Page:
Concrete & Copper Candle Holders DIY
I have a super simple, budget friendly DIY today,making candle holders from concrete. I am just loving concrete right now. I have been experimenting with it a lot lately and have been coming up with some really fun projects I’m planning on sharing with you soon. Concrete is such a fun, unexpected material to use in your home, and more versatile than you might originally think. Concrete can be smooth and shiny, or rough and pitted, but either way concrete adds a layer of texture that’s very interesting. It can fit right in to an industrial look, but it also plays well with a rustic or farmhouse vibe. It can be painted, embedded with a variety of materials, stained, sealed wet-shiny or matte, the possibilities are endless. And this project is a great intro to the medium, but you can customize your candle holders as intricately as desired easily. (This post contains affiliate links. For my full disclosure policy, click here.)
- Various plastic/glass jars/bottles
- Concrete (I used quick setting concrete)
- 3/4 inch Copper Pipe Cap
- Embellishments (I used white acrylic paint and Copper Foil Tape)
So the first thing I did was raid the recycle bin for any interesting plastic bottles or jars to use as molds. You could use glass, but you would need to break the glass to get the concrete out later,so if you decide to go that route, be careful! Practice common sense and safety! I went with plastic bottles for simplicity’s sake. I found a SoBe bottle, Body Armour bottle, Smart Water bottle,and a spice jar. (The picture also shows a small sprinkles jar, but that one didn’t work out, so I just went with these four).
So next I made sure the bottles are well rinsed out with no remaining residue. Set those aside and mix up your concrete. I got a bag of quick-setting concrete and it had small pebbles mixed in it. For this project I wanted to make sure my candle holders had a smooth surface so I sifted out the pebbles. To do this I bought a strainer from the dollar store and dumped a couple cups of concrete into it, then sifted it into a bucket I placed below. Then I just tossed the pebbles. You don’t have to do this though, I just like this look personally.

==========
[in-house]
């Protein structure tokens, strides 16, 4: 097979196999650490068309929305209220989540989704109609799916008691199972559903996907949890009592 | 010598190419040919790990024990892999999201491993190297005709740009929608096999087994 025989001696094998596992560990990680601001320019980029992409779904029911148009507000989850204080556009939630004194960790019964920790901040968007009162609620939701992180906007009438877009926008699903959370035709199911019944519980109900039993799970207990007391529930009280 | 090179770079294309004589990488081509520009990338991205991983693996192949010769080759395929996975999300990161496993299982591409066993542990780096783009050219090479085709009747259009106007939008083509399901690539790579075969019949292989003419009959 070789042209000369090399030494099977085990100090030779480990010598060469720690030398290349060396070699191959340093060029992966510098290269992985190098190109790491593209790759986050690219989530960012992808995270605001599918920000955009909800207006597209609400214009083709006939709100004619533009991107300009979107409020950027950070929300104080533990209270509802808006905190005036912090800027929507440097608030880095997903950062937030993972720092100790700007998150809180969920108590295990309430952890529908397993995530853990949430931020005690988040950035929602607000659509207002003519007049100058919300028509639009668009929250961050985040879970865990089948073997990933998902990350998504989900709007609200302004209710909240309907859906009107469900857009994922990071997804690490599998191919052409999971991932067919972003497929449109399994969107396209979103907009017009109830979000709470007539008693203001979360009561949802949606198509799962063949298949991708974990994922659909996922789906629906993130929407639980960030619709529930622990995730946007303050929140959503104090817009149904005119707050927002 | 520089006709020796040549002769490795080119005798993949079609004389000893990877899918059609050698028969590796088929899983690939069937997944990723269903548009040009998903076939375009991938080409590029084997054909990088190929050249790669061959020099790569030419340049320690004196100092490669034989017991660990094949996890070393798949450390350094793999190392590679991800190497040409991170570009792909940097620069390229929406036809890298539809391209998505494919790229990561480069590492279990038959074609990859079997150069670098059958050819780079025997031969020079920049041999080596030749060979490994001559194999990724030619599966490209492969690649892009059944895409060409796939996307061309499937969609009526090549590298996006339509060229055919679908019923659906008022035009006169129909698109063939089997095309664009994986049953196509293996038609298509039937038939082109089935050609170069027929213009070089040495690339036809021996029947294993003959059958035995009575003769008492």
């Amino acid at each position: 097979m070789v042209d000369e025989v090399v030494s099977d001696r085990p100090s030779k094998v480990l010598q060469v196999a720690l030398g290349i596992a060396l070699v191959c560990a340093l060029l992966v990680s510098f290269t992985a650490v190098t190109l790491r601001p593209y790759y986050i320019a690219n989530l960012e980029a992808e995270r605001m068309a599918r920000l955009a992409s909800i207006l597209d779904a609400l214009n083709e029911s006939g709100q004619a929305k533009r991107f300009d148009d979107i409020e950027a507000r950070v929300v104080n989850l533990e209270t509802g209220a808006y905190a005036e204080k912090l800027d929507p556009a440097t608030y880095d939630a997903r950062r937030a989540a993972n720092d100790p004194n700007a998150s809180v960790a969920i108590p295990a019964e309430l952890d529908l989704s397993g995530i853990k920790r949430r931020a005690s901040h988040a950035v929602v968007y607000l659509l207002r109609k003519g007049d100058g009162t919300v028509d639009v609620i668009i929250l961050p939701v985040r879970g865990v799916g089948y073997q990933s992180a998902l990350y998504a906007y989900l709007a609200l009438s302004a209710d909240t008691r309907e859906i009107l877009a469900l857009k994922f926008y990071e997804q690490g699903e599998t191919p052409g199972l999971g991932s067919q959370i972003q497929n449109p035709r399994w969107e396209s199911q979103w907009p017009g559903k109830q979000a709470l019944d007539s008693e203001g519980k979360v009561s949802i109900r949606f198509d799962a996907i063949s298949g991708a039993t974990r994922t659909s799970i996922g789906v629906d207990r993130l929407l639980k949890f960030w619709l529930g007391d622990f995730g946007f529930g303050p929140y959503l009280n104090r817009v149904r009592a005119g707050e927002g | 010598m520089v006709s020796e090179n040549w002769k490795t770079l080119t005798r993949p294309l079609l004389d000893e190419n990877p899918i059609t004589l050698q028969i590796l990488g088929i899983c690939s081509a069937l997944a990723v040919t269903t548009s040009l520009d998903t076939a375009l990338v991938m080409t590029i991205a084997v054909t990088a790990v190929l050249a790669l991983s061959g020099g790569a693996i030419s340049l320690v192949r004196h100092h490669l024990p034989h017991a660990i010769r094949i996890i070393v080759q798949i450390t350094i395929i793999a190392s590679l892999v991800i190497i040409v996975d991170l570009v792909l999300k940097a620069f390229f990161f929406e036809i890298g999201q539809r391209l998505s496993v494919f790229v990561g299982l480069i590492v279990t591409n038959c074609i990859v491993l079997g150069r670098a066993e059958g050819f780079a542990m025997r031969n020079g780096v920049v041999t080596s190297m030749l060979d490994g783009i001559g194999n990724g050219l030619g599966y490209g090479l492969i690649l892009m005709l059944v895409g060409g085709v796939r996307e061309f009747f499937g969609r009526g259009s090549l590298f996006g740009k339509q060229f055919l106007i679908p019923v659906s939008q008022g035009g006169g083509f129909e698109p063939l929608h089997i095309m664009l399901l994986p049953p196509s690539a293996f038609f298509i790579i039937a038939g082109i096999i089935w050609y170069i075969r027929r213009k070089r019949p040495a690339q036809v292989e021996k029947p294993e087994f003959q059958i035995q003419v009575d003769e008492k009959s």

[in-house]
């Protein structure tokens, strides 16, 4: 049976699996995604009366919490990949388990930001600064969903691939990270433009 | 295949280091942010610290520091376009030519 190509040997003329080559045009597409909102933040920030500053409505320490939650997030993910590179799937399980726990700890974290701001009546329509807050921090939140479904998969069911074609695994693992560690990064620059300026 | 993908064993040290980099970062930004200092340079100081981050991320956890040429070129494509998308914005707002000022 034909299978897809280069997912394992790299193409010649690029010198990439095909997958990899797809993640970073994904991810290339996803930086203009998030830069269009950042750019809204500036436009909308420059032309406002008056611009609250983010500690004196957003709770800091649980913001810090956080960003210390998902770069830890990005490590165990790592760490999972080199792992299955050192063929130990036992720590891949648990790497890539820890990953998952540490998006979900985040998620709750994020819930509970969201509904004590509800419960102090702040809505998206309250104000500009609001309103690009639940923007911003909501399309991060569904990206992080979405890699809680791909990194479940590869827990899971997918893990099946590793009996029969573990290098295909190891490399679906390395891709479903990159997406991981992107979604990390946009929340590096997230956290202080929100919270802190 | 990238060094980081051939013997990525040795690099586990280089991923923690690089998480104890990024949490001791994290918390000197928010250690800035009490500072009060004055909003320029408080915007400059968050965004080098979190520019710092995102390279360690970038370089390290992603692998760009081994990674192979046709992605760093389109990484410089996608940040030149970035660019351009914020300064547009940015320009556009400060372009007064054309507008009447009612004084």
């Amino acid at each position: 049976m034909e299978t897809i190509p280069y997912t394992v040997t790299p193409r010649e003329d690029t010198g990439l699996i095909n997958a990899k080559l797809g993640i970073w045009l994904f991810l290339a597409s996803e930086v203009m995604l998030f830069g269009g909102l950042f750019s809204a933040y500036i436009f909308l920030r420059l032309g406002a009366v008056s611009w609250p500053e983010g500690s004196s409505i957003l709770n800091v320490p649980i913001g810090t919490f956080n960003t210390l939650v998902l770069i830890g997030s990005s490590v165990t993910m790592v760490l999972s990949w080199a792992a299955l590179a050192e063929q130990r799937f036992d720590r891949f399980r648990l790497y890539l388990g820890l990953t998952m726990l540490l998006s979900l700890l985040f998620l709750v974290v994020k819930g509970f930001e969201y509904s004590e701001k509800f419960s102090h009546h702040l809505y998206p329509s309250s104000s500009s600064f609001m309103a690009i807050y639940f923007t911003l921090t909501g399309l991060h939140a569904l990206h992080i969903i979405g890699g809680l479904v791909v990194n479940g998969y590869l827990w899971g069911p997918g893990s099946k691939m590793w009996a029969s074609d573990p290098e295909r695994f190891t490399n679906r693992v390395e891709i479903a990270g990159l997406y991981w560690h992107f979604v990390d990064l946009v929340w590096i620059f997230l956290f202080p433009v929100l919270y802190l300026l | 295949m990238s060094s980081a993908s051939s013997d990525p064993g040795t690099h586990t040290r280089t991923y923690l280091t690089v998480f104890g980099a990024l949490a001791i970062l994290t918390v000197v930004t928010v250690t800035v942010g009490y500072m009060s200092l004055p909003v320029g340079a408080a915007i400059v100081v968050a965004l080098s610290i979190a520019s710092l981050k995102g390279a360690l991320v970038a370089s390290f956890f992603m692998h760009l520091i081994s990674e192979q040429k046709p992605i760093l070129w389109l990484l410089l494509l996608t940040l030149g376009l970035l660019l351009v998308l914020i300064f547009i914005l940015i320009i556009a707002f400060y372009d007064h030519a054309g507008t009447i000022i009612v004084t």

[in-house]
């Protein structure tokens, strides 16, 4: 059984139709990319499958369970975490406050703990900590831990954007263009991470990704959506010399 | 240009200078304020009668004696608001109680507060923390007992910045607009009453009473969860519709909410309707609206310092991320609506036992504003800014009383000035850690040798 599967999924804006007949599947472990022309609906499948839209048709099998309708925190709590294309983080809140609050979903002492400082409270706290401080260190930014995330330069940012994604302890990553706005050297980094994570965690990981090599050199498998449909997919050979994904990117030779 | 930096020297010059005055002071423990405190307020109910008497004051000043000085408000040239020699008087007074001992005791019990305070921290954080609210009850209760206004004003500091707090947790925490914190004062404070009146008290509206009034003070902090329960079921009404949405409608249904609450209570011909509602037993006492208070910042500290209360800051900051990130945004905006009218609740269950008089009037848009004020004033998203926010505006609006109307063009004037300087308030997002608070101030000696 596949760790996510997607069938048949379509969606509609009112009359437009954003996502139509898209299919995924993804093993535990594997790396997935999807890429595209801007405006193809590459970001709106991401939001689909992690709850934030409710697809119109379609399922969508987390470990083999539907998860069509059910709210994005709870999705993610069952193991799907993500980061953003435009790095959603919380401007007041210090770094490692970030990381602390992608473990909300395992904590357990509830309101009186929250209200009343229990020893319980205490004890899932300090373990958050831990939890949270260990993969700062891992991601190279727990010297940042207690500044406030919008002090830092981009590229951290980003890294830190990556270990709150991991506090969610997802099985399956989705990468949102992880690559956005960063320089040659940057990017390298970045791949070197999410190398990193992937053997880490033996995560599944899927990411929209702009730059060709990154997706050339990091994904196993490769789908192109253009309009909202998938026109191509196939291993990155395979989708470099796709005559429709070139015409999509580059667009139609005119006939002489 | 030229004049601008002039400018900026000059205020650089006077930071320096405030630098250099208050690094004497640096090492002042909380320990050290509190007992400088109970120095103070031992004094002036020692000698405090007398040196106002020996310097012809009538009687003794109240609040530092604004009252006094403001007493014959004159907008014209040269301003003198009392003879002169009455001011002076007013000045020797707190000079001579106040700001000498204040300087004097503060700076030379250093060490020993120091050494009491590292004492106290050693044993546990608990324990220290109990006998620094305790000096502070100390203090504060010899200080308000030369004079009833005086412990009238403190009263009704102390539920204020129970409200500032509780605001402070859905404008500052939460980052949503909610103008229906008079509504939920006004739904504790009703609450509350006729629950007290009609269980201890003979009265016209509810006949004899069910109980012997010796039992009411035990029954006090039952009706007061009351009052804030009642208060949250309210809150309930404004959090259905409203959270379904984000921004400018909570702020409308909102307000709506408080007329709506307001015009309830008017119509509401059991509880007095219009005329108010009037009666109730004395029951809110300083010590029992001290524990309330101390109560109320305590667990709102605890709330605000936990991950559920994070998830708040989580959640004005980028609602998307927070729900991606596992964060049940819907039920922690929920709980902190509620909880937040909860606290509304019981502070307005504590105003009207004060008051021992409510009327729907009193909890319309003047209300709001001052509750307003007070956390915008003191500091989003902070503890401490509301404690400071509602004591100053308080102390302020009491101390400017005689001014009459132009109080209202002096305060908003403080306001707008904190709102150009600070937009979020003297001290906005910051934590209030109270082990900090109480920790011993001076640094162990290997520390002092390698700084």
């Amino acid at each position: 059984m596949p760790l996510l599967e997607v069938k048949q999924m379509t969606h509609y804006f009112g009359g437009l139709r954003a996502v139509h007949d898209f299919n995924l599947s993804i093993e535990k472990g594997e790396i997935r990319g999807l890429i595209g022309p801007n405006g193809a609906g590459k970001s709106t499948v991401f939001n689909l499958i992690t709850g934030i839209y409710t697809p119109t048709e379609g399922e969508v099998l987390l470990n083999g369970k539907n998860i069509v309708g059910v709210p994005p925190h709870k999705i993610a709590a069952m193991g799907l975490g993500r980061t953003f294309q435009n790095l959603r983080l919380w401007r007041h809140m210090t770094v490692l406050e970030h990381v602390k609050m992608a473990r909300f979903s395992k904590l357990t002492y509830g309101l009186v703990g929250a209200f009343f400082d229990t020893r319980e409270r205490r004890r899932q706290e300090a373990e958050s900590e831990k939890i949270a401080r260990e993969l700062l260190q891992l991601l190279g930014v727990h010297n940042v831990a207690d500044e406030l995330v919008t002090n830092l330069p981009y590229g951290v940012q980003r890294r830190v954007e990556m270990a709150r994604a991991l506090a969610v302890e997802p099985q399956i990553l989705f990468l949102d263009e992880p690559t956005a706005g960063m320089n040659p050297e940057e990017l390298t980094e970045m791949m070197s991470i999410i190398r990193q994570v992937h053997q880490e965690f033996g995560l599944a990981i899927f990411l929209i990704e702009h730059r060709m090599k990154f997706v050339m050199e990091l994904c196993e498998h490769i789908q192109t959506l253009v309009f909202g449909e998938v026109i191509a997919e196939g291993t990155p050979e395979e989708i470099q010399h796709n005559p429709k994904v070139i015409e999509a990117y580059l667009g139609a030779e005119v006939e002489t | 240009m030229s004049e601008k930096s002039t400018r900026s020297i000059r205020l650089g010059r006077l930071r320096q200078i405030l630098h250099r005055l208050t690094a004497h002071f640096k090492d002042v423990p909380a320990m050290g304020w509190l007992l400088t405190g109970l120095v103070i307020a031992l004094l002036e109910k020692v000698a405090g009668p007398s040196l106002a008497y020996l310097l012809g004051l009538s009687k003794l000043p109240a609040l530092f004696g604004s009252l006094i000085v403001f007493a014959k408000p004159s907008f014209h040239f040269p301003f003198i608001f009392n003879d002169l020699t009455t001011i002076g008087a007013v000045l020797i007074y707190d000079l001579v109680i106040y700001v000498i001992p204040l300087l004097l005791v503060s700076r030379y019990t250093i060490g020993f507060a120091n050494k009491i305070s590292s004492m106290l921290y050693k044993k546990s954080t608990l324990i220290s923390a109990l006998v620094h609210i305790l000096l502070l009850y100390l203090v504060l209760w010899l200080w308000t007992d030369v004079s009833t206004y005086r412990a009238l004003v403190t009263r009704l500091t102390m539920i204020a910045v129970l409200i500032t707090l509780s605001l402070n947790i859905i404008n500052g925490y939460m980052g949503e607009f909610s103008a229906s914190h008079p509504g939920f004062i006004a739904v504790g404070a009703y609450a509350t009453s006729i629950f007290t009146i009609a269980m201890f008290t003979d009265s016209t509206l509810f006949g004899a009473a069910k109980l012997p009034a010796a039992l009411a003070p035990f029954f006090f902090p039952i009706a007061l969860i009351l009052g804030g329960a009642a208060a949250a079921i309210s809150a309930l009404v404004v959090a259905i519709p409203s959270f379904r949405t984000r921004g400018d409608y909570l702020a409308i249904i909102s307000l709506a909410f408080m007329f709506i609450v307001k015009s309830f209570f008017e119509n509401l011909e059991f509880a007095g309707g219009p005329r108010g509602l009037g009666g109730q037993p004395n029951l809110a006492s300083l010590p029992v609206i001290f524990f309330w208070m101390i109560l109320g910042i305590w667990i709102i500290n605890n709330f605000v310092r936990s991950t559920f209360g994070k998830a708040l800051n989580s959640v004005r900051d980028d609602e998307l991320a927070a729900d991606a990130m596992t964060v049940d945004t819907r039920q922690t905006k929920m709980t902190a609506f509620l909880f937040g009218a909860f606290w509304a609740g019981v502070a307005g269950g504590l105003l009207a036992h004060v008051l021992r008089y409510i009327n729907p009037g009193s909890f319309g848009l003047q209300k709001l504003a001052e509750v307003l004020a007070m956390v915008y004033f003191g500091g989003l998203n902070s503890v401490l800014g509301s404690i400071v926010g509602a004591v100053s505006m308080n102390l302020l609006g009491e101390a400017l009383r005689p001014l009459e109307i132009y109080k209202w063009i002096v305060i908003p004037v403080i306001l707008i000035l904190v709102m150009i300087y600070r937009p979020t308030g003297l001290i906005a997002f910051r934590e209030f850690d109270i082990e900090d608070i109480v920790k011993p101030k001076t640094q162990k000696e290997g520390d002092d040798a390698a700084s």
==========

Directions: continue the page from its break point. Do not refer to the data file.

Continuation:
After my concrete was sifted, its time to add water. I never go by what it suggests on the bag, it never works for me. I add a little water, mix well, add more water, mix, water, mix, until I have a consistency of slightly runny peanut butter. This part is really just trial and error until it feels right.
Then I used a funnel to pour the concrete into each bottle. After each bottle was full I tapped the bottom of the bottle against the table to knock any air bubbles out. Then just let it dry according to the manufacturers directions based upon what kind of concrete you purchased.
After the concrete is dry, it’s time to get it out of that plastic! I used an exacto knife to slice a circular band all the way around the bottle near the bottom, then slip something (I used a plastic butter knife) between the plastic and concrete and slide it all around, separating the two. Be careful not to gouge the concrete, but don’t worry too much if you mark it up, we can fix that later. Work the bottlm piece until you can pull it off. Next, slice up the length of the bottle and around in another ring near the top. Repeat the trick with the plastic butter knife until all the plastic is off. Some bottles take more work than others. Some people advocate adding oil to the inside of the mold before pouring, claiming its easier to get the concrete out after its set. Personally I’ve done it both ways and I’ve found no difference between the two processes, but to each his/her own.
If you did mark up the concrete while getting it out (likee I did) this is where you sand it out. I used 100 grit sandpaper to get the marks out, then 220 grit to smooth everything out.
Now you can customize your candle holders if you wish. I decided to use white paint and copper tape on some of them, but you can do or not do as you choose.
Next I took 3/4 inch copper cap (found in the plumbing section) and some E-6000 glue and glued the cap to the top of the candleholder. This is where your candle will sit, and I found that the 3/4 inch caps fit the bottom of taper candles perfectly. The copper caps are very affordable, mine were $1.36 each at my local Lowes. They have caps made from other materials if copper is not your jam, or you could always spray paint them the color of your choice.
After they are dry, they are ready for use! I’m seriously infatuated with my concrete candleholders right now. I keep moving them to every room so I can continuously use them. Ha! What about you? How would you customize your own concrete candle holders? Let me know or send a pic!
As always, have fun! Go nuts! Get messy! Amazing things can happen when you do! XO Caroline
P.S. Here are the fun parties
I link to!